Sunday, 20 June 2010

Film Review: Clint Eastwood's urban drama is a provocative film, but no grand masterpiece.

Gran Torino. Directed by Clint Eastwood, 2008. Out now on DVD.

Clint Eastwood, one of the great Hollywood legends of the late twentieth century, is comfortably maturing into his new role behind the camera, having been involved with a string of successful pictures including "Million Dollar Baby" and his twin WWII films, "Flags of Our Fathers" and "Letters of Iwo Jima." His directorial follow-up to "Changeling," the 1930s mystery drama starring Angelina Jolie, shares some of the noirish tones of that film, but couldn't be more different.

Even at the grand old age of seventy-eight at the time of this film's release, Eastwood proves there's mettle in his acting boots yet. He takes star billing in this contemporary urban tale as Walt, a cantankerous and bigoted Korean War veteran overcoming the loss of his cherished wife, which leads him to retreat further still from the family he's already isolated himself from. After his treasured 1970s Gran Torino car is the unwilling participant in a foiled carjacking, however, he soon comes to befriend the somewhat idiotic teenager responsible, Hmong neighbour Thao, who tried to steal the vehicle in an attempt to ally himself with his cousin and his fellow gangbangers. Thao and his college student sister Sue introduce Walt to his family, and gradually Walt learns of their plight at the hands of the gangbangers, culminating in a vow of revenge.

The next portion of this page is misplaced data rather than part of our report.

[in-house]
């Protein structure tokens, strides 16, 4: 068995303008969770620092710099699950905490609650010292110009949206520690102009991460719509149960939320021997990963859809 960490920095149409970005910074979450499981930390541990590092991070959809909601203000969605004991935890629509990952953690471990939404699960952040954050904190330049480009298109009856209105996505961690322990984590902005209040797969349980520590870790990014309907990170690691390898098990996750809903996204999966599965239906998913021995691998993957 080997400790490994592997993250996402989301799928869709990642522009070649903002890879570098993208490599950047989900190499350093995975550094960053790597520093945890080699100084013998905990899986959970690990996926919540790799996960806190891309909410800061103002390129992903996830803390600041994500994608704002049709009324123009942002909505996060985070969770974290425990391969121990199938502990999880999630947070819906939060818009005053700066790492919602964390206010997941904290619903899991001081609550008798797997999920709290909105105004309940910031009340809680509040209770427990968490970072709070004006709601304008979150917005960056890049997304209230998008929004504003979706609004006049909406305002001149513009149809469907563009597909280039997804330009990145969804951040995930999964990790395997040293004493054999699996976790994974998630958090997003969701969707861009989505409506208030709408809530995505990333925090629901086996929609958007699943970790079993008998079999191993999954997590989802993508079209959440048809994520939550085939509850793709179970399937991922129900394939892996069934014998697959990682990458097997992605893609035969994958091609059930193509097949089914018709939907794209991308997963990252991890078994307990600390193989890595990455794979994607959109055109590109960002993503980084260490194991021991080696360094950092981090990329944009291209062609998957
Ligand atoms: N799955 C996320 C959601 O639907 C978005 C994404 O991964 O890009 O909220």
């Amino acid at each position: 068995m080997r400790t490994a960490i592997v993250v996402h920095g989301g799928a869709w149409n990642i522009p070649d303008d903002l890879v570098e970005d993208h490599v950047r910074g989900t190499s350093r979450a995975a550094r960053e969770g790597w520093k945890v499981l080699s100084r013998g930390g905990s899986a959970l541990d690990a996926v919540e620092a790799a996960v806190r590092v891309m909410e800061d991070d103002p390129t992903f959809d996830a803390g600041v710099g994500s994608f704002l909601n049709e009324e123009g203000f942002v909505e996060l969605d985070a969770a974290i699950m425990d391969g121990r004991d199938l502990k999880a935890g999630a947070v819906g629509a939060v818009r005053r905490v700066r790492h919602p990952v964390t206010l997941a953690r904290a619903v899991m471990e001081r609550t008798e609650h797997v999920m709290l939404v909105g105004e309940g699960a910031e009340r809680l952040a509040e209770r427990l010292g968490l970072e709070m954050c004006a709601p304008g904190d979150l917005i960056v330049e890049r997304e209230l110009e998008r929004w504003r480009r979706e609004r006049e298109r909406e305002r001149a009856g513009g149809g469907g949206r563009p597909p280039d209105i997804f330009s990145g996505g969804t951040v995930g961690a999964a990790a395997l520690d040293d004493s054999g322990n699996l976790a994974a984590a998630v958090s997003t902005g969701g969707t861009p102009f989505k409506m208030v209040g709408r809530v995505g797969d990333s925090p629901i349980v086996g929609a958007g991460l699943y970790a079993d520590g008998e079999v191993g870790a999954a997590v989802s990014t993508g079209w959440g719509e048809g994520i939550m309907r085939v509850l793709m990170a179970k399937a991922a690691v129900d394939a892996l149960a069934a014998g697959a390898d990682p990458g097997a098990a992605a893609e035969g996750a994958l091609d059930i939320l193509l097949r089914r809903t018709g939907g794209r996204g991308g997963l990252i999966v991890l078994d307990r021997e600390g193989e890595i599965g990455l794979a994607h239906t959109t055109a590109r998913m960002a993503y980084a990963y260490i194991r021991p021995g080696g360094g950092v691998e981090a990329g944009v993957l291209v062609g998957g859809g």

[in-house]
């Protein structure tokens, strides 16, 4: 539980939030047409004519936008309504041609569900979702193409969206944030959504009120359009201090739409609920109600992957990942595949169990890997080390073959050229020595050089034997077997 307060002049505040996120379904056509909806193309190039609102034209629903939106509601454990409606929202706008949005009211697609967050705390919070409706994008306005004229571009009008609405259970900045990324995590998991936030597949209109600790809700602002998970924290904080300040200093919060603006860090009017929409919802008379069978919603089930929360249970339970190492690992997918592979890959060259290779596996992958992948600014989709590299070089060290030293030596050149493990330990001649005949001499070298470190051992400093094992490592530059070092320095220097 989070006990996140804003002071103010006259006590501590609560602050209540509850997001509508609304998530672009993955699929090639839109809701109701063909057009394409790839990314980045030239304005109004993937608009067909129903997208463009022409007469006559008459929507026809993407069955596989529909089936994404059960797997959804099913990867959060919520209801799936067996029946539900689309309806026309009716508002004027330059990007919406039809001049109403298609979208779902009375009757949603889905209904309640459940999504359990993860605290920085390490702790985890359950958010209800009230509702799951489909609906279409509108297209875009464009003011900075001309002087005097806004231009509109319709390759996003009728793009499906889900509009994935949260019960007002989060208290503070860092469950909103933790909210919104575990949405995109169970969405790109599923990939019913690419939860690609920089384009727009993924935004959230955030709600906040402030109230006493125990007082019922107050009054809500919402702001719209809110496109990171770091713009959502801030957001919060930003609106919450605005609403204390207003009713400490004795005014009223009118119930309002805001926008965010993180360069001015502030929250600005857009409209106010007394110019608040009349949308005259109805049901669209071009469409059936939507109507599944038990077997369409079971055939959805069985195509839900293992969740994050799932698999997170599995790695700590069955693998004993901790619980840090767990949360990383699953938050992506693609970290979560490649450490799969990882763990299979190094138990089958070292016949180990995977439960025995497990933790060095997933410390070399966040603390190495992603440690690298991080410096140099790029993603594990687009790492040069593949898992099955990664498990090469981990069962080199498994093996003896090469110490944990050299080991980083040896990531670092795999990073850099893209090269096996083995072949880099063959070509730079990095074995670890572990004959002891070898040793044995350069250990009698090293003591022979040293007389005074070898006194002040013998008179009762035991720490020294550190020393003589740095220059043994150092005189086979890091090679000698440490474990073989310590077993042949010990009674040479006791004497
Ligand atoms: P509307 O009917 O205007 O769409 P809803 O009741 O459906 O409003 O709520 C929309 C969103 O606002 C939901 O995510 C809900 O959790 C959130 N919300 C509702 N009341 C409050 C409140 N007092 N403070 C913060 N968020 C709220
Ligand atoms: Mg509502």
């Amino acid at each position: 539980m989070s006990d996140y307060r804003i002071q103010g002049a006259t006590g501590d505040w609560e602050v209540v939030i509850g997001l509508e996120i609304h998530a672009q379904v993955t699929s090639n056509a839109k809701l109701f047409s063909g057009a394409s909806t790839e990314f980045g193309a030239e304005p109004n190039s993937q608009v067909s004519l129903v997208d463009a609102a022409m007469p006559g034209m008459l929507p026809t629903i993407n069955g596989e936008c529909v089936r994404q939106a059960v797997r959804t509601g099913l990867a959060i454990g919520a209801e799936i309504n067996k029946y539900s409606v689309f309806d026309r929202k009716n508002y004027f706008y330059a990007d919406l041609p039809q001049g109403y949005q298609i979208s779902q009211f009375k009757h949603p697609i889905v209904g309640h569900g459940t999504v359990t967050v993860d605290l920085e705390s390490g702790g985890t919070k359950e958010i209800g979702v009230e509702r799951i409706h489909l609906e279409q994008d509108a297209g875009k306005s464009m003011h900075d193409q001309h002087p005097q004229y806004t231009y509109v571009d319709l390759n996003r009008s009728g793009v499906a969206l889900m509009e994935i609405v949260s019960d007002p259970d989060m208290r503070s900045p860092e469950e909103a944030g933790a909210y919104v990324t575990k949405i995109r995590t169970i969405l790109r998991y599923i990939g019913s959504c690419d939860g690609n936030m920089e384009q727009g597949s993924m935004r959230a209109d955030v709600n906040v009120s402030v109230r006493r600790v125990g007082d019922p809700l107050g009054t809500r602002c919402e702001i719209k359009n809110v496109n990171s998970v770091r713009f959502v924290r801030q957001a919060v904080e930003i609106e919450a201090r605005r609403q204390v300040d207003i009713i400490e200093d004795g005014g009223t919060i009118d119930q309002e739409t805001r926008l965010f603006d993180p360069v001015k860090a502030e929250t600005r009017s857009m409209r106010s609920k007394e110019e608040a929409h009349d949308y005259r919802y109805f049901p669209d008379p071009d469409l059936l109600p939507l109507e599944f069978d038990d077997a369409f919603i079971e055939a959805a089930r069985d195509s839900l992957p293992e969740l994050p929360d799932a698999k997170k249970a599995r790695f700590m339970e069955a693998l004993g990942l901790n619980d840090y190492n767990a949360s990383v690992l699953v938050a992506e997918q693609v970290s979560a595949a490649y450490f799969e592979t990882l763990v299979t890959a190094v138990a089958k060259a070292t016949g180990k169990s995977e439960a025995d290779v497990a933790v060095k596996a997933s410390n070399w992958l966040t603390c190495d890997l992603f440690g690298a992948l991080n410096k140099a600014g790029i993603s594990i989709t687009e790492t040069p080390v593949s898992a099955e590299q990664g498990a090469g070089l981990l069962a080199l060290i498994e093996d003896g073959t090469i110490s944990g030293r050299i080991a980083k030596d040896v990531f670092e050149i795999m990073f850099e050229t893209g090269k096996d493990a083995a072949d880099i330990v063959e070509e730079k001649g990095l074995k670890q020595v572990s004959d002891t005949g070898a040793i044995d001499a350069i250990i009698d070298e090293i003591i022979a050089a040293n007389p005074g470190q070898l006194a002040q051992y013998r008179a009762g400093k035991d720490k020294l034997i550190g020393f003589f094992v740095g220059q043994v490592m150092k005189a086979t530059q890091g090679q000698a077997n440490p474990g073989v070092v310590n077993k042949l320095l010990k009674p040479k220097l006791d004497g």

The supporting cast are well balanced and the film portrays the Hmongs largely sympathetically, but the picture belongs to Eastwood. In his last main acting role, he gives a sterling performance, skilfully revealing a witty and warmer side to the initially unagreeable Walt as he tries to provide the role model for Thao that he never gave to his own sons. However, it is in these portions that the film sags, following the pair of them as the younger begins to integrate himself positively into wider society, and the script loses momentum as a result. When conflict eventually does return, there is no denying the film's power as it races towards an emotionally-charged finale. It may fall a little short of the masterpiece that is "Million Dollar Baby," but "Gran Torino" manages to score an equally provocative note in its final moments.

My verdict: ****/5
Certificate: 15

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